It was of gold, the gift of Vulcan; the axle was of gold, the pole and wheels of gold, the spokes of silver. Along the seat were rows of chrysolites and diamonds, which reflected all around the brightness of the sun. While the daring youth gazed in admiration, the early Dawn threw open the purple doors of the east, and showed the pathway strewn with roses. The stars withdrew, marshalled by the Daystar, which last of all retired also. The father, when he saw the earth beginning to glow, and the Moon preparing to retire, ordered the Hours to harness up the horses. They obeyed, and led forth from the lofty stalls the steeds full fed with ambrosia, and attached the reins. Then the father bathed the face of his son with a powerful unguent, and made him capable of enduring the brightness of the flame. He set the rays on his head, and, with a foreboding sigh, said, "If, my son, you will in this at least heed my advice, spare the whip and hold tight the reins. They go fast enough of their own accord; the labor is to hold them in. You are not to take the straight road directly between the five circles, but turn off to the left. Keep within the limit of the middle zone, and avoid the northern and the southern alike. You will see the marks of the wheels, and they will serve to guide you. And, that the skies and the earth may each receive their due share of heat, go not too high, or you will burn the heavenly dwellings, nor too low, or you will set the earth on fire; the middle course is safest and best. And now I leave you to your chance, which I hope will plan better for you than you have done for yourself. Night is passing out of the western gates and we can delay no longer. Take the reins; but if at last your heart fails you, and you will benefit by my advice, stay where you are in safety, and suffer me to light and warm the earth." The agile youth sprang into the chariot, stood erect and grasped the reins with delight, pouring out thanks to his reluctant parent.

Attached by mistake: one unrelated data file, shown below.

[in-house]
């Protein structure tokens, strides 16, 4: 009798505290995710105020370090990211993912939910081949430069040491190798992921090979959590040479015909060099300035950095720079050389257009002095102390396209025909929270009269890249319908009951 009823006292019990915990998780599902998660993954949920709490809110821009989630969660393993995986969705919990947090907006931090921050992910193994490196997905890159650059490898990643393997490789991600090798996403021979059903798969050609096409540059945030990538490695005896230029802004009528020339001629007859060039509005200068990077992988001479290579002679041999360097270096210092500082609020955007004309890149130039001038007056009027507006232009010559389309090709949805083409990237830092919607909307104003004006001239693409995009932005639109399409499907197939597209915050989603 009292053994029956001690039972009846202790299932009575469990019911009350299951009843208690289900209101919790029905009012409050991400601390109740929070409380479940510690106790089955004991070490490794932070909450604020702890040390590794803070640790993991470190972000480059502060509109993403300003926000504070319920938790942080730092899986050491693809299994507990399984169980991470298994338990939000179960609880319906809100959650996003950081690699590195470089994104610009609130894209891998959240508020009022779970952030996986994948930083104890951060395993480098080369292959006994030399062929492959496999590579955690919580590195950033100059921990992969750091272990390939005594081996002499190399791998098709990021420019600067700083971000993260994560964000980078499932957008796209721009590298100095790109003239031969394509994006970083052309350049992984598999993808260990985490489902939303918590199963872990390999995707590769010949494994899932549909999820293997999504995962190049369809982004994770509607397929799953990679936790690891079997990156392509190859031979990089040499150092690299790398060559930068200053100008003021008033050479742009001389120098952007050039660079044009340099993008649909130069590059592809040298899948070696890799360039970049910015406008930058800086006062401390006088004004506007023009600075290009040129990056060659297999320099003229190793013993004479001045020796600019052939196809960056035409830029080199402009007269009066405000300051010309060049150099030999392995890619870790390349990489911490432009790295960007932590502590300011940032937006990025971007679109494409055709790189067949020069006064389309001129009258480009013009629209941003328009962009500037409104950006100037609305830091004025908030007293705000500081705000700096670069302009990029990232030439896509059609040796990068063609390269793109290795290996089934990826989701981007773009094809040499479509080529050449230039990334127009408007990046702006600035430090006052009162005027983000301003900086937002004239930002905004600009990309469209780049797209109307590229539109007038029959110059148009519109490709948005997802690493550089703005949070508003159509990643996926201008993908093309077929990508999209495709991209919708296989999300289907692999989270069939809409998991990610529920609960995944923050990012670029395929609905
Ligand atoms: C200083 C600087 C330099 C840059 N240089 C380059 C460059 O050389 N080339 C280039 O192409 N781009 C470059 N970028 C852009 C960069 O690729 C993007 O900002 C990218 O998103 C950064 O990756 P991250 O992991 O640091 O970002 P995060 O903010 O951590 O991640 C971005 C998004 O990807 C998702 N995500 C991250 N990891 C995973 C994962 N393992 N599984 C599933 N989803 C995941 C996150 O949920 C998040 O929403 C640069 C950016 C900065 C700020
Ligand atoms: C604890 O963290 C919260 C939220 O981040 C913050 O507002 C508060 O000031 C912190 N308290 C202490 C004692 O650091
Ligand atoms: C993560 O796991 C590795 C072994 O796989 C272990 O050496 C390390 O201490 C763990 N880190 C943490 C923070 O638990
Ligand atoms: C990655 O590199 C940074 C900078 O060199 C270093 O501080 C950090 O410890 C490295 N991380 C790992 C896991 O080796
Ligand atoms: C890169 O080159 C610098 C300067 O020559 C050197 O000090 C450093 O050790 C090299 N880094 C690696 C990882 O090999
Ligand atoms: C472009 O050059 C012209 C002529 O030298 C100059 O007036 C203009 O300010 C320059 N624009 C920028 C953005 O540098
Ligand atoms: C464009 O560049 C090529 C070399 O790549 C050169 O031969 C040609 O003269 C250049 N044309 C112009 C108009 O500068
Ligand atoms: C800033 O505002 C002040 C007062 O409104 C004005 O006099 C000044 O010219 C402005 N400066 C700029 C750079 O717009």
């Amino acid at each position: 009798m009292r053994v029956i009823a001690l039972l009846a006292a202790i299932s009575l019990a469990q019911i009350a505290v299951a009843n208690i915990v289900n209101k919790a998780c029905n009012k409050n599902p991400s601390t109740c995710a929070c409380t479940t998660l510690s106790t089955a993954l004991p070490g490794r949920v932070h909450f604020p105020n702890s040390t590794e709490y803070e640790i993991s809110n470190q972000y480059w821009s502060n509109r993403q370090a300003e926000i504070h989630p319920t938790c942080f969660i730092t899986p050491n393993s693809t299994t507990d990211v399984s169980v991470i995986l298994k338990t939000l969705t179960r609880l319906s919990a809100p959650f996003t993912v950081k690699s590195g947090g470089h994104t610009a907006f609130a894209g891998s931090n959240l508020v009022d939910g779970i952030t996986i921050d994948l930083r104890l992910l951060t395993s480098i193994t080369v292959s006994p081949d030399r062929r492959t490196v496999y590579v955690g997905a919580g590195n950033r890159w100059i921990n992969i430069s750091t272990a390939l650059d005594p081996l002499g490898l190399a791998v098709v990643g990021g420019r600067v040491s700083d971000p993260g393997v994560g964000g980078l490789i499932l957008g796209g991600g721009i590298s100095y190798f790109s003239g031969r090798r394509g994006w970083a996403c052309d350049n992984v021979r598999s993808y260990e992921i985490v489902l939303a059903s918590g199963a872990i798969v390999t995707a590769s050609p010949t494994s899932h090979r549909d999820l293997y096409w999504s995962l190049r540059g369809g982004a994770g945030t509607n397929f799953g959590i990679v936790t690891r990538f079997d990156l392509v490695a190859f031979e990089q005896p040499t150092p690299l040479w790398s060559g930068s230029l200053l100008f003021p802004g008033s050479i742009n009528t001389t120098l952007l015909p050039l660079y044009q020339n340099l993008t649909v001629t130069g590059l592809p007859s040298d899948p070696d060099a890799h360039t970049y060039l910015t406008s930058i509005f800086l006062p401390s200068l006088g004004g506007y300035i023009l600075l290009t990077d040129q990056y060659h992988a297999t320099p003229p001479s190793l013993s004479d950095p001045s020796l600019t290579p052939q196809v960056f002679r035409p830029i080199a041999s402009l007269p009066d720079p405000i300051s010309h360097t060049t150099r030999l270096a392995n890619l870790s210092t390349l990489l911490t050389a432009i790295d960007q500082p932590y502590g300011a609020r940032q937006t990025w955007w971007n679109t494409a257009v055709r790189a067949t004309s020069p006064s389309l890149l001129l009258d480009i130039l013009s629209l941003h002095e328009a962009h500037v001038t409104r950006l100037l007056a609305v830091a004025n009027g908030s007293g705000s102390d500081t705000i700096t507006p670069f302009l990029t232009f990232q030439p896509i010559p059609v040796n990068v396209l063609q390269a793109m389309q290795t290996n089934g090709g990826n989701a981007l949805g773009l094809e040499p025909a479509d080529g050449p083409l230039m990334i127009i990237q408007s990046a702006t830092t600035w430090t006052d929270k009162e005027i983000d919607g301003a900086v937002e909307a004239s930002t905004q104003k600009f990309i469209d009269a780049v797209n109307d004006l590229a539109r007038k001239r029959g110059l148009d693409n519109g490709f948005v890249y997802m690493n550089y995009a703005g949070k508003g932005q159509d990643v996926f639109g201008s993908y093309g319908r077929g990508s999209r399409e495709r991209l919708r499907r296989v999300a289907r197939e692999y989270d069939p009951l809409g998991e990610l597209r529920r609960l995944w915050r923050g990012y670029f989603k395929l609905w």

Meanwhile the horses fill the air with their snortings and fiery breath, and stamp the ground impatient. Now the bars are let down, and the boundless plain of the universe lies open before them. They dart forward and cleave the opposing clouds, and outrun the morning breezes which started from the same eastern goal. The steeds soon perceived that the load they drew was lighter than usual; and as a ship without ballast is tossed hither and thither on the sea, so the chariot, without its accustomed weight, was dashed about as if empty. They rush headlong and leave the travelled road. He is alarmed, and knows not how to guide them; nor, if he knew, has he the power. Then, for the first time, the Great and Little Bear were scorched with heat, and would fain, if it were possible, have plunged into the water; and the Serpent which lies coiled up round the north pole, torpid and harmless, grew warm, and with warmth felt its rage revive. Bootes, they say, fled away, though encumbered with his plough, and all unused to rapid motion.